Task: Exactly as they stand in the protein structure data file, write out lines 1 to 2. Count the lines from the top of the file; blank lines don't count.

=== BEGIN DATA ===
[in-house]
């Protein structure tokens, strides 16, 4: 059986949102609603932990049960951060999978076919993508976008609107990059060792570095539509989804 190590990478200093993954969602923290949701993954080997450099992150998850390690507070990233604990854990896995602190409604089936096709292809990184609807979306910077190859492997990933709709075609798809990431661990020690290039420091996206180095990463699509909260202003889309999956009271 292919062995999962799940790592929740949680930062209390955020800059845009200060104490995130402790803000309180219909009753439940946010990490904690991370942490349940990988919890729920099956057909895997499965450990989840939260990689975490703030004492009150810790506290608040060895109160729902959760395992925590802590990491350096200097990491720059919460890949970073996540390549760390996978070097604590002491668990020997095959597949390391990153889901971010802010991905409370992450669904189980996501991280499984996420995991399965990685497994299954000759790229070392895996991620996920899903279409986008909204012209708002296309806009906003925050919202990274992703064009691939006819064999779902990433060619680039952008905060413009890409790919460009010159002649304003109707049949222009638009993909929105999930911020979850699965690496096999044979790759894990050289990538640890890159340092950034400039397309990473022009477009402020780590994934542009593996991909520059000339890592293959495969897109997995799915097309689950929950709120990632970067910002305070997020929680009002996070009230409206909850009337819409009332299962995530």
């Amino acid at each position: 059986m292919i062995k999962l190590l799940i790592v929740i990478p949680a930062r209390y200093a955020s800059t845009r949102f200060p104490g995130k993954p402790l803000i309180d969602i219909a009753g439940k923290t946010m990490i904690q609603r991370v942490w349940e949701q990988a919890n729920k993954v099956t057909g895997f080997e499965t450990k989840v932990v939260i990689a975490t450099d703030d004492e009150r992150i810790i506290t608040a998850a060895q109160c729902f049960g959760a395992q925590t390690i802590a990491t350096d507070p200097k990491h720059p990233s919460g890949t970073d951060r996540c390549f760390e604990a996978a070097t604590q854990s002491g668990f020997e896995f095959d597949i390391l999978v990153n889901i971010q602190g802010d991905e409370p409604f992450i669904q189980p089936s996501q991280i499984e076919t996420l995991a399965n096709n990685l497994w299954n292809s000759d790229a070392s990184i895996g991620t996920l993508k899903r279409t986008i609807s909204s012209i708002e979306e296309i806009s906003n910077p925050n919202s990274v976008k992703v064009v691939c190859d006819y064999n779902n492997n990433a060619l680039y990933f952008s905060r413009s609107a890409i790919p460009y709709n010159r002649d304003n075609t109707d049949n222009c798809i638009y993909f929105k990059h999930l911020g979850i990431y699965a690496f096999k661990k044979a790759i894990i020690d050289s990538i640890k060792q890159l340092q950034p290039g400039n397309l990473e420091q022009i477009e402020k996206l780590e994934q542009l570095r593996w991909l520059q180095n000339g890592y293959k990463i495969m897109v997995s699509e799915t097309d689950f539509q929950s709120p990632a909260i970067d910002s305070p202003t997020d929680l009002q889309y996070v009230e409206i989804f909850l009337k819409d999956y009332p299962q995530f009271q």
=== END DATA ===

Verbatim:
[in-house]
């Protein structure tokens, strides 16, 4: 059986949102609603932990049960951060999978076919993508976008609107990059060792570095539509989804 190590990478200093993954969602923290949701993954080997450099992150998850390690507070990233604990854990896995602190409604089936096709292809990184609807979306910077190859492997990933709709075609798809990431661990020690290039420091996206180095990463699509909260202003889309999956009271 292919062995999962799940790592929740949680930062209390955020800059845009200060104490995130402790803000309180219909009753439940946010990490904690991370942490349940990988919890729920099956057909895997499965450990989840939260990689975490703030004492009150810790506290608040060895109160729902959760395992925590802590990491350096200097990491720059919460890949970073996540390549760390996978070097604590002491668990020997095959597949390391990153889901971010802010991905409370992450669904189980996501991280499984996420995991399965990685497994299954000759790229070392895996991620996920899903279409986008909204012209708002296309806009906003925050919202990274992703064009691939006819064999779902990433060619680039952008905060413009890409790919460009010159002649304003109707049949222009638009993909929105999930911020979850699965690496096999044979790759894990050289990538640890890159340092950034400039397309990473022009477009402020780590994934542009593996991909520059000339890592293959495969897109997995799915097309689950929950709120990632970067910002305070997020929680009002996070009230409206909850009337819409009332299962995530």